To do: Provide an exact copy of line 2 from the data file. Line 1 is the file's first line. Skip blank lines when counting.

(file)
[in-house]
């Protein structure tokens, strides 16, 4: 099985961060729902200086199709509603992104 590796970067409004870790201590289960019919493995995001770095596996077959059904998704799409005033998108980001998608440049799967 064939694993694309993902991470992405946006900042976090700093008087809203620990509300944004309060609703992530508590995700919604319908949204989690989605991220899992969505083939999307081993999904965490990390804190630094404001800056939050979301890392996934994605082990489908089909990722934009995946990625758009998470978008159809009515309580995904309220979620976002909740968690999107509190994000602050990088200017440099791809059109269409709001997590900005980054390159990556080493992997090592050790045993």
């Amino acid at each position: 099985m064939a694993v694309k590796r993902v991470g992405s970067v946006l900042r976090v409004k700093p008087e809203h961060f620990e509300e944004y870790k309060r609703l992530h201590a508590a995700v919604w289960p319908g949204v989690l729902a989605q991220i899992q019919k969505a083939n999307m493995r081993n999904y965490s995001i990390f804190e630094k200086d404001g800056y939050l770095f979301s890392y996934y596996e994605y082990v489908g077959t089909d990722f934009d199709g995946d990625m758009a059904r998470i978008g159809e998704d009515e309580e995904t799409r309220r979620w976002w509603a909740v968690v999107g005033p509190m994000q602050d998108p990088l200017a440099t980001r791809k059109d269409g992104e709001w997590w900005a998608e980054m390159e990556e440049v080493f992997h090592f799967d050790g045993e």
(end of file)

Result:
């Protein structure tokens, strides 16, 4: 099985961060729902200086199709509603992104 590796970067409004870790201590289960019919493995995001770095596996077959059904998704799409005033998108980001998608440049799967 064939694993694309993902991470992405946006900042976090700093008087809203620990509300944004309060609703992530508590995700919604319908949204989690989605991220899992969505083939999307081993999904965490990390804190630094404001800056939050979301890392996934994605082990489908089909990722934009995946990625758009998470978008159809009515309580995904309220979620976002909740968690999107509190994000602050990088200017440099791809059109269409709001997590900005980054390159990556080493992997090592050790045993």